Barack Obama did not wiretap Trump Tower ahead of the presidential election. The definitive word on this came today from two people who would know: Richard Burr and Mark Warner, who lead the Senate Select Committee on Intelligence. Of course, President Donald Trump refuses to believe this, even though it is the best news he could hope for.
If you’ve somehow avoided this madcap story, 12 days ago Trump made a series of increasingly angry tweets accusing Obama of wiretapping Trump Tower. He called the former president a “bad (or sick) guy” and provided absolutely no evidence supporting his claim. Obama, through a spokesman, categorically denied the charge. In the days since, Democratic and Republican lawmakers alike denounced the claim, and former CIA Director Michael Hayden dismissed the assertion outright.
None of which stopped Trump and his associates from spending the past two weeks executing all manner of logical contortions to keep the story alive. Trump commands the most powerful intelligence apparatus in the world. If he wanted to know for sure, he could literally just ask. If he found any evidence, he could declassify it. Instead, he punted, turning the matter over to Congress.
When subsequent reports pushed back against his wiretapping claims, Trump & Co. broadened the definition.
“The President used the word wiretaps in quotes to mean, broadly, surveillance and other activities,” White House press secretary Sean Spicer said Tuesday. Speaking to Fox News Wednesday night, Trump echoed the argument. “That really covers surveillance and many other things,” he said, adding that he would provide evidence to the House Permanent Select Committee on Intelligence “very soon.”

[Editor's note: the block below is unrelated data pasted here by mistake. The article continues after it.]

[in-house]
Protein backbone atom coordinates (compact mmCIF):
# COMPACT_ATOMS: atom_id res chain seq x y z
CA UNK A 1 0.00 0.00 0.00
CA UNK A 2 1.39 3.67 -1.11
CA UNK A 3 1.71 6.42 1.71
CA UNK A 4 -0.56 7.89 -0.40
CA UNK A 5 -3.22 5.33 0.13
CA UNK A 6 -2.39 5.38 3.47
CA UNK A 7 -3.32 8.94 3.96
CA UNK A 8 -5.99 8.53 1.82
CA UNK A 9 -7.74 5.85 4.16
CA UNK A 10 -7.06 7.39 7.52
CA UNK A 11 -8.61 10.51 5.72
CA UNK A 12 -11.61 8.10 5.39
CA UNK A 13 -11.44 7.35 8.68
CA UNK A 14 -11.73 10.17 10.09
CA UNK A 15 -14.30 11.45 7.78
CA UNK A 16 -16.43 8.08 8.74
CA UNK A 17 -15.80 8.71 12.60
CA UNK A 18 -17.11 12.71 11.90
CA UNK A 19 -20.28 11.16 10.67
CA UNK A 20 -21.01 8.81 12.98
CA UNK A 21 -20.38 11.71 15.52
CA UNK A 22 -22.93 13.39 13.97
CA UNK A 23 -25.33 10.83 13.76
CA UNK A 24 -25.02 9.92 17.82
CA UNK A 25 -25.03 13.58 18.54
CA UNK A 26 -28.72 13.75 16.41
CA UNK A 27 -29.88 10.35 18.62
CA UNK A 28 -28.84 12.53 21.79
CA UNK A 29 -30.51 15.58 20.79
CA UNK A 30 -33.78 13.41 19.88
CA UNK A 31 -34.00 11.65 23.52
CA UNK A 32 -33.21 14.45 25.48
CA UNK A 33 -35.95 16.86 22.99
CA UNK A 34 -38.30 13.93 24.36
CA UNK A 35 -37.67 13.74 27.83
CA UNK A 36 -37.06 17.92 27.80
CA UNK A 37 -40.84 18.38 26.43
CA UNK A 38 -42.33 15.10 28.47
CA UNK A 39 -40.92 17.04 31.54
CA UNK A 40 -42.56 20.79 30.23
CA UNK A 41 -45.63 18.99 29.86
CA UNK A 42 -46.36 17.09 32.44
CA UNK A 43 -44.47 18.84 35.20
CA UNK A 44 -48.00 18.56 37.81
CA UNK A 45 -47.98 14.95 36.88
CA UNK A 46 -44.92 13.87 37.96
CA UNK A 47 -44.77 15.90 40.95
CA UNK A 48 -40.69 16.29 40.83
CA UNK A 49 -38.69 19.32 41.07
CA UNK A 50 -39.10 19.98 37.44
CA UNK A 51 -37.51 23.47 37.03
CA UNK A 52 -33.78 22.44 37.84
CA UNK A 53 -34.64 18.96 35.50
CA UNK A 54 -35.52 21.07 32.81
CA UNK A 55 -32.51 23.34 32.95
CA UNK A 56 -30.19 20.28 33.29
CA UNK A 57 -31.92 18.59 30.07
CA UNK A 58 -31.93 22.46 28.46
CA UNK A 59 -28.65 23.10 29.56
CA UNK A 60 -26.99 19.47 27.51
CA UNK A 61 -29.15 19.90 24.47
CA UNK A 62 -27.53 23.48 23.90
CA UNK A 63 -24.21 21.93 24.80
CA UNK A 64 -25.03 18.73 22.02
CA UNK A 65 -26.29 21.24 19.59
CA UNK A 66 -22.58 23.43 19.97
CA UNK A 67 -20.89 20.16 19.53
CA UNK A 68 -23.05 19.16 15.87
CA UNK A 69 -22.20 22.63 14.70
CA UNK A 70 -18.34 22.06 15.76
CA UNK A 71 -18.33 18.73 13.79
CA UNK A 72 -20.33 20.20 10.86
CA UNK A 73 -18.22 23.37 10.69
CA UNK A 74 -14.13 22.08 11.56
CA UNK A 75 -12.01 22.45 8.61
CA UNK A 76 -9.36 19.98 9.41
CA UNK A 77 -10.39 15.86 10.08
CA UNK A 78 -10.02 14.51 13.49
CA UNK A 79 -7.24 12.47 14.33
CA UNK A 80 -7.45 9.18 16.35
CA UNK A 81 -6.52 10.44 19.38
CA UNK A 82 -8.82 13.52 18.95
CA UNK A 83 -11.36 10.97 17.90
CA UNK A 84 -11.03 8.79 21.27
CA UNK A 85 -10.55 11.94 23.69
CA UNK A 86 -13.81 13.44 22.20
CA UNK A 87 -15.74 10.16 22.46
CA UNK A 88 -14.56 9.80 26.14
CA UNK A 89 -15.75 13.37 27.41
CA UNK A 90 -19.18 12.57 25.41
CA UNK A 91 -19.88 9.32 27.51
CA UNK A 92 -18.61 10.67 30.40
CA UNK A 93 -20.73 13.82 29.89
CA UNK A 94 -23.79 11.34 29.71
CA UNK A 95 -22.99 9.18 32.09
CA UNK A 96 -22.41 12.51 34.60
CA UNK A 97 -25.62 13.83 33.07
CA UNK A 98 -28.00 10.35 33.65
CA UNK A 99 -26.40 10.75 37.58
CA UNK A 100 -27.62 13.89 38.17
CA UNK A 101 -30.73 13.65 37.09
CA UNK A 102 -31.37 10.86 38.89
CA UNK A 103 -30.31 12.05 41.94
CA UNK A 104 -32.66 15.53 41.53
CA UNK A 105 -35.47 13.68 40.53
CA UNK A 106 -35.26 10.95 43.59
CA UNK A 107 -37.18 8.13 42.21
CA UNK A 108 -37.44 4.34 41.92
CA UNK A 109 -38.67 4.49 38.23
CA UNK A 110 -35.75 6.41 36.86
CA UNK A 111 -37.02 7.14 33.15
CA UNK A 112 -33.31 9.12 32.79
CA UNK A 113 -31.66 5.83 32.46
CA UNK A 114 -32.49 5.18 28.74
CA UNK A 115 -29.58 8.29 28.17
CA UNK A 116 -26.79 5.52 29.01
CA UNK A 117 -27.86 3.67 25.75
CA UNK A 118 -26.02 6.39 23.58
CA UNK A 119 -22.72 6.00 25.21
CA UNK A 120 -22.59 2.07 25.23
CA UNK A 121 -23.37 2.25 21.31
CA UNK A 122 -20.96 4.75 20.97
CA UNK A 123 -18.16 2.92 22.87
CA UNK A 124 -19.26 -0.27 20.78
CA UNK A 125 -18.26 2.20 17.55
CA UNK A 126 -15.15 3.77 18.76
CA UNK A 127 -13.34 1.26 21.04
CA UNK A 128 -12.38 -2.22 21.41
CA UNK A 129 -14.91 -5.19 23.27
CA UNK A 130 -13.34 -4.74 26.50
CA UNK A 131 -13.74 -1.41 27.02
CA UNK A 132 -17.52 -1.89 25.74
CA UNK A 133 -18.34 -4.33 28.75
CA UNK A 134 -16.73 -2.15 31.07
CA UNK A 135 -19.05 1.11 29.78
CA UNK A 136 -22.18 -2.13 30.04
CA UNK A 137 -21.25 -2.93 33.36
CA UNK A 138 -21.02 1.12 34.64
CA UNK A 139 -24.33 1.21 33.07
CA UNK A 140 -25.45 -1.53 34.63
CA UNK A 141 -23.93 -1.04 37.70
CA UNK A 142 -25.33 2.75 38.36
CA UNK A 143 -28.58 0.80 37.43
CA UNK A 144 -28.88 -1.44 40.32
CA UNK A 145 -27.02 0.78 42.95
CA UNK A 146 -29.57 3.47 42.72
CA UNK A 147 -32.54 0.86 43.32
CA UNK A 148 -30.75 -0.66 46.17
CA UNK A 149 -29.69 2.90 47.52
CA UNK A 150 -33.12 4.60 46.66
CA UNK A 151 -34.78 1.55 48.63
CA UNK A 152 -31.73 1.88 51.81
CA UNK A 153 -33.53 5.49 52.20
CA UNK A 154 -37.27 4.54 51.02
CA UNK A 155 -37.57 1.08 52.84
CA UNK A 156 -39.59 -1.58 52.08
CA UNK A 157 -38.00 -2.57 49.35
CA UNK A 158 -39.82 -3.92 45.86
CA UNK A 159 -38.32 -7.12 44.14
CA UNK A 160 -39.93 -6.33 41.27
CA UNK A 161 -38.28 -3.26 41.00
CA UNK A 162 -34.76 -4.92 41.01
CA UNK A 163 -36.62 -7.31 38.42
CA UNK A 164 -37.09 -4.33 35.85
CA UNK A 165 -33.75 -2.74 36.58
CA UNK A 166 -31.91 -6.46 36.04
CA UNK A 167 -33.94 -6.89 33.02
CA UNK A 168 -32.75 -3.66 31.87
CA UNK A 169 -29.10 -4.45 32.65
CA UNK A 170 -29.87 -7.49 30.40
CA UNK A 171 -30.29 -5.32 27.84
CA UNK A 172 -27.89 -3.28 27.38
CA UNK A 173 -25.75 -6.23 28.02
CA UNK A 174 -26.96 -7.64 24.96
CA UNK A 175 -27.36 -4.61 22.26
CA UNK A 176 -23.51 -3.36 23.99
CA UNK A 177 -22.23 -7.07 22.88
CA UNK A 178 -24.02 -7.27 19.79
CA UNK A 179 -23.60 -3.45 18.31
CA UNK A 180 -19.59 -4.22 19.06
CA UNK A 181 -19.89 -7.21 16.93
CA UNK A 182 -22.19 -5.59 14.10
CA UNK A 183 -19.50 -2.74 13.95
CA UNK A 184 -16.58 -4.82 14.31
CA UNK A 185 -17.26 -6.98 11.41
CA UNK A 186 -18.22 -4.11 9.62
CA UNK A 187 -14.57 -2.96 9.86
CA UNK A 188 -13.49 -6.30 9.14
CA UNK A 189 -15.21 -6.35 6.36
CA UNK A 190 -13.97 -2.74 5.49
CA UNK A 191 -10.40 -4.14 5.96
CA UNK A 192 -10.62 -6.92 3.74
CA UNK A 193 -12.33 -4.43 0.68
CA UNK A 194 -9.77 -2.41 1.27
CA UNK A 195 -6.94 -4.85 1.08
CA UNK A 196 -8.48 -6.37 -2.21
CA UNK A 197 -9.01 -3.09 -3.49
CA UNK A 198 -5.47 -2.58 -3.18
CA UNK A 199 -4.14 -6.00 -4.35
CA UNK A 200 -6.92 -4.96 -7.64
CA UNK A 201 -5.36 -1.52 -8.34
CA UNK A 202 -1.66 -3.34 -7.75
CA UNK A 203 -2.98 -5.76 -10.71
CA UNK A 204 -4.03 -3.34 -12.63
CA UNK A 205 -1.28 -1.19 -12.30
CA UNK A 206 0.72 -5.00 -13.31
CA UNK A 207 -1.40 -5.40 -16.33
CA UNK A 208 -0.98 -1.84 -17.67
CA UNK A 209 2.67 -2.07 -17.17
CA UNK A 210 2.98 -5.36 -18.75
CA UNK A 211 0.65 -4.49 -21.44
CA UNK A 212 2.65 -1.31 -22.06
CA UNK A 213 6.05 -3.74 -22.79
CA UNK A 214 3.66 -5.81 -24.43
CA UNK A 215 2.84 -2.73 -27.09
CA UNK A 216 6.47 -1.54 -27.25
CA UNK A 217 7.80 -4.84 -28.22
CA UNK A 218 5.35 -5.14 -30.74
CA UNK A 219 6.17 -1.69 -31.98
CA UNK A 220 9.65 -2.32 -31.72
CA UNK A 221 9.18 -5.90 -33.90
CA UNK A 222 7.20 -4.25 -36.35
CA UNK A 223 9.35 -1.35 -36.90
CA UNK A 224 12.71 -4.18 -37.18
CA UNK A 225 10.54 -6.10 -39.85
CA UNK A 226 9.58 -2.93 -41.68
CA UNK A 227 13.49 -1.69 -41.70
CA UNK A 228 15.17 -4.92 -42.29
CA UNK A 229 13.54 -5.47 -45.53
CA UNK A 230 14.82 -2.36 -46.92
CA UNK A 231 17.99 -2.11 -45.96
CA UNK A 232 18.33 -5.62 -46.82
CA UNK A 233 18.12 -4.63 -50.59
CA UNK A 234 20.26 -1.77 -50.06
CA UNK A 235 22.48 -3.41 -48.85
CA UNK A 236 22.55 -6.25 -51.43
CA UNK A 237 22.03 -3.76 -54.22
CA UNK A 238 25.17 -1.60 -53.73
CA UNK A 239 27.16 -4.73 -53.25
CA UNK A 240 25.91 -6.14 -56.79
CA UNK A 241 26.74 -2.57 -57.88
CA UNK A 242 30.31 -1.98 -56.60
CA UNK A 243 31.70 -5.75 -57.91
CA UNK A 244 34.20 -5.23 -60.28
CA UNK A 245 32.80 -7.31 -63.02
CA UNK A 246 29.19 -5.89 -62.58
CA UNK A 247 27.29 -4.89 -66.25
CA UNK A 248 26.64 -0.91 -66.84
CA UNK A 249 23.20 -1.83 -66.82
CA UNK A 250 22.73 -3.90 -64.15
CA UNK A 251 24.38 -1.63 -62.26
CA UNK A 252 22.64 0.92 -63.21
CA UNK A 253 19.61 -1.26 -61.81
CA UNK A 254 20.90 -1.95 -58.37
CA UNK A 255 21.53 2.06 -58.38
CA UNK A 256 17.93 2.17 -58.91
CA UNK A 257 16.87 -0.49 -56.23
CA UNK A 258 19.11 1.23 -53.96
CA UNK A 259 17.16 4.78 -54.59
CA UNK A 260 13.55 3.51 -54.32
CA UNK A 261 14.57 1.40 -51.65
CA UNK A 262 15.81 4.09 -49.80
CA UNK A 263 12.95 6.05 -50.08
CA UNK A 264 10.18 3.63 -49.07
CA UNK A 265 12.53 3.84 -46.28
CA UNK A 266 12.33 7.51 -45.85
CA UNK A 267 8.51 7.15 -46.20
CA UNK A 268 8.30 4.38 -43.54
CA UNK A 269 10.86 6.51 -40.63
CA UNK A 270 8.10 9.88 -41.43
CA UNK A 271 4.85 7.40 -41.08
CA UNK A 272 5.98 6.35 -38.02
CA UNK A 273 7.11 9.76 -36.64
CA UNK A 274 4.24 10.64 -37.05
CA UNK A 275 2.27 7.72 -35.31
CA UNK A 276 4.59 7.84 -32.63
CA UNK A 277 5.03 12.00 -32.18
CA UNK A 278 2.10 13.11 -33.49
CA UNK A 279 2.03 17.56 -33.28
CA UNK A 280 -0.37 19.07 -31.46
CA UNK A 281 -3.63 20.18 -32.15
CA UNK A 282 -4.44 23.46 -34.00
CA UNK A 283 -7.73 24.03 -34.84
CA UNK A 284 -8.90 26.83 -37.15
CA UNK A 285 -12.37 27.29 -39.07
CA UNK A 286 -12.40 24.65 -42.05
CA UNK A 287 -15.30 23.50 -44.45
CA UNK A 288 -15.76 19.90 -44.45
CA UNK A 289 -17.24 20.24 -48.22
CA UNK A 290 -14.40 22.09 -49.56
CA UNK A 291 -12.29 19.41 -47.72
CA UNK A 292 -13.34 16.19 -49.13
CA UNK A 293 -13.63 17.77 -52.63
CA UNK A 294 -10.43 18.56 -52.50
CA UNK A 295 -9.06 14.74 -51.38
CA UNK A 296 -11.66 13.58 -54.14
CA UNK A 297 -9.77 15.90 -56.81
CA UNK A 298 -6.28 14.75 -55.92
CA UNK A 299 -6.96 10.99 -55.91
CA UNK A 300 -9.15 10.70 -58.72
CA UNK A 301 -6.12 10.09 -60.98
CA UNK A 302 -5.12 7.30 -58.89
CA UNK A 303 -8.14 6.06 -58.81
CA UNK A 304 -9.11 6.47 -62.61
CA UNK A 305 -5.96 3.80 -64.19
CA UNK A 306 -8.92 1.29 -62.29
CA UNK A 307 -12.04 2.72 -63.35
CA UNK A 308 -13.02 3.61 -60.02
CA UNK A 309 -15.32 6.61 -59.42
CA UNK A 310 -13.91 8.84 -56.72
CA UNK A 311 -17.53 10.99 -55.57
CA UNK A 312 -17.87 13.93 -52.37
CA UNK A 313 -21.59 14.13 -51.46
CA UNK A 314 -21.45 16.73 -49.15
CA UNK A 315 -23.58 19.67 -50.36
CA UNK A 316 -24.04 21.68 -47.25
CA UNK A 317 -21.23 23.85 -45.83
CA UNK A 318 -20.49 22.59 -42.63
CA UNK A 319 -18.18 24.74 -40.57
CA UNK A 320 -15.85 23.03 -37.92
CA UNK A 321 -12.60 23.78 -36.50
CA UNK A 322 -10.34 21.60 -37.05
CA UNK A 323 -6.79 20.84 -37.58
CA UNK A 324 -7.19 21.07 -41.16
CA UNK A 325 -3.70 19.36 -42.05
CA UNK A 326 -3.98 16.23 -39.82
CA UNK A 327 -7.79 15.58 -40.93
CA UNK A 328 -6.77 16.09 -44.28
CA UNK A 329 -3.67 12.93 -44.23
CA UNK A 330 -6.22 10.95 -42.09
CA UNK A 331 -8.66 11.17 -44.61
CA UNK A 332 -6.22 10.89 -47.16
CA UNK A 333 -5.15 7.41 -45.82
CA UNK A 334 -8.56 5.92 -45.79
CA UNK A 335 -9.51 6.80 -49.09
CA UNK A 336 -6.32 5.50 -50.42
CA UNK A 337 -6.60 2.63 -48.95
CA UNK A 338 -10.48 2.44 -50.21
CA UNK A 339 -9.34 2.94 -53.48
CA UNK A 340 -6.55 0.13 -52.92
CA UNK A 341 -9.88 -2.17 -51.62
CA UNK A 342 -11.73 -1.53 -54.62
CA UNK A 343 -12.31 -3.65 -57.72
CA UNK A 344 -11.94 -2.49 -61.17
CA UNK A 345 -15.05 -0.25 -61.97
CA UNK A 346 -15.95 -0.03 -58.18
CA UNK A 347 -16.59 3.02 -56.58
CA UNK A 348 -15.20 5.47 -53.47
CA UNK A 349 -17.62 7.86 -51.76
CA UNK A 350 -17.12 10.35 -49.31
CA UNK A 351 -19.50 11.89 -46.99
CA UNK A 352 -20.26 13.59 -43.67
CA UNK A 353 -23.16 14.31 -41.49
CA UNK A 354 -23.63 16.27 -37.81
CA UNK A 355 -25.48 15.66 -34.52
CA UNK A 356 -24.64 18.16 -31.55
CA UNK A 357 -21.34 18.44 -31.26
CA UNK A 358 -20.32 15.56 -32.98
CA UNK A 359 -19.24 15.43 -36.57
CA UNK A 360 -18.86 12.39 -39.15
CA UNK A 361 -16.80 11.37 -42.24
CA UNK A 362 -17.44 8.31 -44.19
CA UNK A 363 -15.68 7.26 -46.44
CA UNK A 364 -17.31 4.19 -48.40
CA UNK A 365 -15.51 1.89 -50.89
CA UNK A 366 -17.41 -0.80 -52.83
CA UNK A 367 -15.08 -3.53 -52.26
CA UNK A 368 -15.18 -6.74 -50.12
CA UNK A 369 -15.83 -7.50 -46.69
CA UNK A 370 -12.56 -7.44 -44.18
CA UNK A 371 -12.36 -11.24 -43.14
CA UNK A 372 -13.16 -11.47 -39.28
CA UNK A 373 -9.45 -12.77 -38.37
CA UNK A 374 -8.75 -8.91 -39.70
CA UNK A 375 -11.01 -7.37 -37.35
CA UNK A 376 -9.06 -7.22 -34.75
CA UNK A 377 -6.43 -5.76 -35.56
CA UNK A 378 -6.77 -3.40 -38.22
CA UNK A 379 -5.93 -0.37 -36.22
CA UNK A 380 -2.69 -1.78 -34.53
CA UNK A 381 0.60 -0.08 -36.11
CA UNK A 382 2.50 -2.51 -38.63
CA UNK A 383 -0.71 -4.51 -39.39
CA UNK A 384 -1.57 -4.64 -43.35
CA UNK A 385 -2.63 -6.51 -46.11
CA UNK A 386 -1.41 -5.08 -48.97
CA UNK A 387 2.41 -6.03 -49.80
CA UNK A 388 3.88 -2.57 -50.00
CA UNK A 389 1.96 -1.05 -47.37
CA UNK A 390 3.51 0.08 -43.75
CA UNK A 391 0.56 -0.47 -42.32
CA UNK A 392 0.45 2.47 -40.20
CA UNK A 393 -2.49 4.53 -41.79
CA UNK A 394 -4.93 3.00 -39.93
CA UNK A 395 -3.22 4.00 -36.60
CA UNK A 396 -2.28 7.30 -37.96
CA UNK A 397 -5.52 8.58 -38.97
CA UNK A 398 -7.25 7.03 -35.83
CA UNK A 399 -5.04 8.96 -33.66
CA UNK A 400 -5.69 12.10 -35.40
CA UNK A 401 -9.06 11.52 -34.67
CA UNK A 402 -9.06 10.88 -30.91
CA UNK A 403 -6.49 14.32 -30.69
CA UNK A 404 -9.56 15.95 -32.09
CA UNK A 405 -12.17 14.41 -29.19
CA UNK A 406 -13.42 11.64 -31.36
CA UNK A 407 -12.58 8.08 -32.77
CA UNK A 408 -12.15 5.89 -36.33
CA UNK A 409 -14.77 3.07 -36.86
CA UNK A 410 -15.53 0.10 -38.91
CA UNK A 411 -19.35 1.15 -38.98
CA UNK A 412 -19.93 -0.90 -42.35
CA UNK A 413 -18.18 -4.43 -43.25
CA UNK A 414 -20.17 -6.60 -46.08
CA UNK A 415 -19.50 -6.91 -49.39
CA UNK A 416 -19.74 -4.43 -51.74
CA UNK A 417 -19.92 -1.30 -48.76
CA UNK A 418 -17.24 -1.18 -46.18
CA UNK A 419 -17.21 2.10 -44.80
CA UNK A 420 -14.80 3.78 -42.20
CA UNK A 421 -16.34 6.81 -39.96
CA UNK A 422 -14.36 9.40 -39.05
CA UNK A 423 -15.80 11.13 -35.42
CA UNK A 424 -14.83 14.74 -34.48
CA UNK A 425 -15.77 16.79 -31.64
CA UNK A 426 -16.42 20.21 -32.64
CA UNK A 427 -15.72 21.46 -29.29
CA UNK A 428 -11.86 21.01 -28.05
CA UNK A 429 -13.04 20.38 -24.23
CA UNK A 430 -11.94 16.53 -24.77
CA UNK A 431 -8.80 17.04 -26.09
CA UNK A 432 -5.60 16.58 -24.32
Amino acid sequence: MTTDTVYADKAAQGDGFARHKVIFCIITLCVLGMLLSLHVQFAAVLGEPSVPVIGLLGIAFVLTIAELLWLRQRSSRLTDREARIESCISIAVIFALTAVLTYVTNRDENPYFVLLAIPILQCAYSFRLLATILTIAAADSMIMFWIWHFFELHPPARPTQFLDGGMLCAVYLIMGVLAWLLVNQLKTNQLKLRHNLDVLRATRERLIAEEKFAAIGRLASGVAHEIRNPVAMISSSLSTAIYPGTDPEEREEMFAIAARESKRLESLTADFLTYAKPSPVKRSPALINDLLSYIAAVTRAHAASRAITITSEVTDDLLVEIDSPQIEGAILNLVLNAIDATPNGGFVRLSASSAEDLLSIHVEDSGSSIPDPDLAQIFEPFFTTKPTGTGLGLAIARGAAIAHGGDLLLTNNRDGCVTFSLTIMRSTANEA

Given how similar presidential promises have played out, it’s probably best not to wait. Burr and Warner certainly didn’t. “Based on the information available to us, we see no indications that Trump Tower was the subject of surveillance by any element of the United States government either before or after Election Day 2016,” they said in a statement today.
You can’t imagine a broader refutation of Trump’s claim, or any of his efforts to expand his definition of “wiretapping” to support it. And although Trump almost certainly would disagree, Burr and Warner gave him a gift, because their declaration, if true, means Trump and his cohorts may not be in the serious trouble that surveillance would have implied.
And how does the Burr-Warner statement affect the president’s position on the initial allegation?
“He stands by it,” Spicer said.
As we reported at the time, Trump’s wiretapping assertion carried the unintended implication that investigators had enough evidence against Trump, or one of his associates, to obtain a FISA warrant in the first place. FISA court judges issue those warrants only if they decide the Justice Department has a strong case that someone is acting as a foreign power or an agent of a foreign power. Given all the scrutiny given to ties between Trump associates and Russia, that seems like something Trump and Spicer would want to downplay, not insist upon.
And yet! In a press briefing today, Spicer spent several minutes rattling off one news source after another that, to varying degrees, suggest some sort of investigation into various combinations of Trump, his associates, and Russia.
“It’s like so many things with the Trump White House. If they could just admit that the president was wrong, they could move on and get on with something else,” says Matthew Miller, a partner at communications firm Vianovo and a former Justice Department spokesperson. “They can never back down, so they keep making the problem worse for themselves.”
The Trump administration could have used the Burr-Warner statement as an out. Rejecting it leaves them without a clear endgame. So how does this play out? You can see a few possibilities.
“One, they hope that eventually the world just moves on, and what the president says is over taken by events,” says Miller, citing the fizzle that followed Trump’s claims that 3 million to 5 million people voted illegally in the 2016 election. “The other ways is like the birther thing finally did, which is finally, months or years later, a begrudging, half-hearted, somewhat acknowledgement that he was wrong, while attacking everyone else and taking credit for reforming surveillance or something.”
There is a third possibility: Someone reveals that a FISA court did indeed approve the surveillance of a presidential candidate. That appears to be the outcome Trump wants most, and the one that helps him least.